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Feature

Improving flexible working in the NHS

BMJ 2023; 380 doi: https://doi.org/10.1136/bmj.p618 (Published 23 March 2023) Cite this as: BMJ 2023;380:p618
  1. Gareth Iacobucci, assistant news editor
  1. The BMJ, London, UK
  2. giacobucci@bmj.com

Flexible working is still too often inflexible in the NHS. Gareth Iacobucci reports on the problem and how the health service needs to tackle it

At the Nuffield Trust’s 2023 summit in early March, The BMJ hosted a roundtable discussion examining the NHS’s institutional intolerance towards flexible working. Participants discussed the damaging effect this is having on retention and what the service needs to do to become a truly flexible employer.

The panellists

  • Rachel Hutchings: fellow at the Nuffield Trust, and co-author of the report Future Proof, which explored the impact of parental and caring responsibilities on surgical careers

  • Farzana Hussain: GP in Newham, east London

  • Thea Stein: chief executive of Leeds Community Healthcare Trust and trustee of the Nuffield Trust

  • Sarah Sweeney: interim chief executive of National Voices, a coalition of health and care charities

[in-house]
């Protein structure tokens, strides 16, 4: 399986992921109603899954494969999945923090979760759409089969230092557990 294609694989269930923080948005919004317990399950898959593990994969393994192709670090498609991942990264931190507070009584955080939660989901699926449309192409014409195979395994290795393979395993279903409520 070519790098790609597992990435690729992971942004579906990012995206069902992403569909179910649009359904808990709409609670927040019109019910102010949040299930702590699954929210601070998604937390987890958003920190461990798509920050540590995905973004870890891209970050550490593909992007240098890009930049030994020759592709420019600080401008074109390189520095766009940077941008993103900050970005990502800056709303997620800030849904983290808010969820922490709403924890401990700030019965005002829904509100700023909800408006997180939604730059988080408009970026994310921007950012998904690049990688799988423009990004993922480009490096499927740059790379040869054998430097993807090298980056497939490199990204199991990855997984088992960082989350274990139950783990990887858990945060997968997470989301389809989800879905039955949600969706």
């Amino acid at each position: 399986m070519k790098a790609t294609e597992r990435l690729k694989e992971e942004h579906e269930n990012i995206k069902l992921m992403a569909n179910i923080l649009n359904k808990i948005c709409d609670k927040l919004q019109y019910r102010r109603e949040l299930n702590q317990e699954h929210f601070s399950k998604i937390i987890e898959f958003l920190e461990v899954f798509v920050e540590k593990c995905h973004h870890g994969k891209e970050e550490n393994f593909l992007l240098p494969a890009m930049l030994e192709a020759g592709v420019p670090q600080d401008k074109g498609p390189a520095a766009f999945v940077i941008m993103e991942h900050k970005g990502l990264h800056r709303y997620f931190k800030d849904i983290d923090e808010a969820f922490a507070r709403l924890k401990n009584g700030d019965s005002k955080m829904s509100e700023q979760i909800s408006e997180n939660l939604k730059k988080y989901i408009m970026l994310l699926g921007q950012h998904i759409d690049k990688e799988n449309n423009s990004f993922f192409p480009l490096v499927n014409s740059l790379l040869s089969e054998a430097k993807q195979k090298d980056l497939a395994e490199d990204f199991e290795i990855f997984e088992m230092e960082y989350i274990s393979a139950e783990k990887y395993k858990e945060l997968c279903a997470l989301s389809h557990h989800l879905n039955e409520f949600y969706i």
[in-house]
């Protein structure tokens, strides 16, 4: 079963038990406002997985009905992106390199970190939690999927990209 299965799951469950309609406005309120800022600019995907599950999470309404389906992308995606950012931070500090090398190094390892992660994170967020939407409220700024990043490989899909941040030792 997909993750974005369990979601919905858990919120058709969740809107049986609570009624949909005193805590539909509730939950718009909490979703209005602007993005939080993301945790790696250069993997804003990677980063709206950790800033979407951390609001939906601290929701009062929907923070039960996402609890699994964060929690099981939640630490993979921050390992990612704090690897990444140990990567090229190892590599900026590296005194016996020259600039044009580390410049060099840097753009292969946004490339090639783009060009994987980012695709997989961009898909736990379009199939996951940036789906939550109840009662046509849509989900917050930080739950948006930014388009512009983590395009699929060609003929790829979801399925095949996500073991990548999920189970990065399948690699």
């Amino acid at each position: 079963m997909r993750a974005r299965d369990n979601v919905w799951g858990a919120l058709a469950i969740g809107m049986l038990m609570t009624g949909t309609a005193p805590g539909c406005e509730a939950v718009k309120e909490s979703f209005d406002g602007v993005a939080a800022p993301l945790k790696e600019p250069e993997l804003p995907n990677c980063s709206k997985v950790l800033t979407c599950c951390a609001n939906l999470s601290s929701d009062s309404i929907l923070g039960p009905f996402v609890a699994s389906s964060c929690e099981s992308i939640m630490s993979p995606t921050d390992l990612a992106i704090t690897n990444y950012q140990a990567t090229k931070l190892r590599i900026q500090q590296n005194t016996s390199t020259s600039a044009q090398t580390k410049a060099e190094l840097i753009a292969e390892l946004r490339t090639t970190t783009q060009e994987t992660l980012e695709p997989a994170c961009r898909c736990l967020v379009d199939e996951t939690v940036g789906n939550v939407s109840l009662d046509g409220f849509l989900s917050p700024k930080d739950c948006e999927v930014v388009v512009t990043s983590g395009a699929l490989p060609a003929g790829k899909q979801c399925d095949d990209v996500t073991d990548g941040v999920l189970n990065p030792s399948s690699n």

Where is the NHS going wrong on flexible working?

Culture

Panellist Rachel Hutchings, a fellow at the Nuffield Trust and co-author of a report on the challenges of combining a career in surgery with parenting,12 kicked off the discussion. She said that although surgery had a particular problem with inflexibility, the “negative culture” around working less than full time that she and colleagues documented also exists more generally in the NHS. Perceptions that people who work less than full time are “less dedicated or less committed to their career” often permeate conversations around flexible working, she said.

Employers often fail to provide sufficient information to people about flexible working in terms of what they can request and what they might be entitled to, she added. “People feel that if they ask for something like an amended working pattern during pregnancy, for example, they will be perceived as weak [and] unable to do their job,” she said.

“I think that’s just really shocking. We shouldn’t have a situation where people aren’t asking for things …

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